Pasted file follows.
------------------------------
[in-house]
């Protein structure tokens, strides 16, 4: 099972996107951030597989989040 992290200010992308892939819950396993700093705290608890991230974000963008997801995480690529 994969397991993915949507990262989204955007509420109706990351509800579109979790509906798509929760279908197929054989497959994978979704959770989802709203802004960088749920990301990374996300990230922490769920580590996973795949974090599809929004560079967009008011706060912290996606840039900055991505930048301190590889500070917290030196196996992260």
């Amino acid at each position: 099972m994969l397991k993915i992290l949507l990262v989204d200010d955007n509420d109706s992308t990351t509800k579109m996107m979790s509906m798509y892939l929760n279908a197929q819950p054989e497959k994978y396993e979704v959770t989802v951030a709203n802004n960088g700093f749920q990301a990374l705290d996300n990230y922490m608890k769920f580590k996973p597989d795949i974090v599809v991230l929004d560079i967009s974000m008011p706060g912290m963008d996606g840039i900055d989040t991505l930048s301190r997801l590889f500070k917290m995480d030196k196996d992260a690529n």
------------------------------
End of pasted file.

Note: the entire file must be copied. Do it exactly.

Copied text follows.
[in-house]
């Protein structure tokens, strides 16, 4: 099972996107951030597989989040 992290200010992308892939819950396993700093705290608890991230974000963008997801995480690529 994969397991993915949507990262989204955007509420109706990351509800579109979790509906798509929760279908197929054989497959994978979704959770989802709203802004960088749920990301990374996300990230922490769920580590996973795949974090599809929004560079967009008011706060912290996606840039900055991505930048301190590889500070917290030196196996992260």
């Amino acid at each position: 099972m994969l397991k993915i992290l949507l990262v989204d200010d955007n509420d109706s992308t990351t509800k579109m996107m979790s509906m798509y892939l929760n279908a197929q819950p054989e497959k994978y396993e979704v959770t989802v951030a709203n802004n960088g700093f749920q990301a990374l705290d996300n990230y922490m608890k769920f580590k996973p597989d795949i974090v599809v991230l929004d560079i967009s974000m008011p706060g912290m963008d996606g840039i900055d989040t991505l930048s301190r997801l590889f500070k917290m995480d030196k196996d992260a690529n």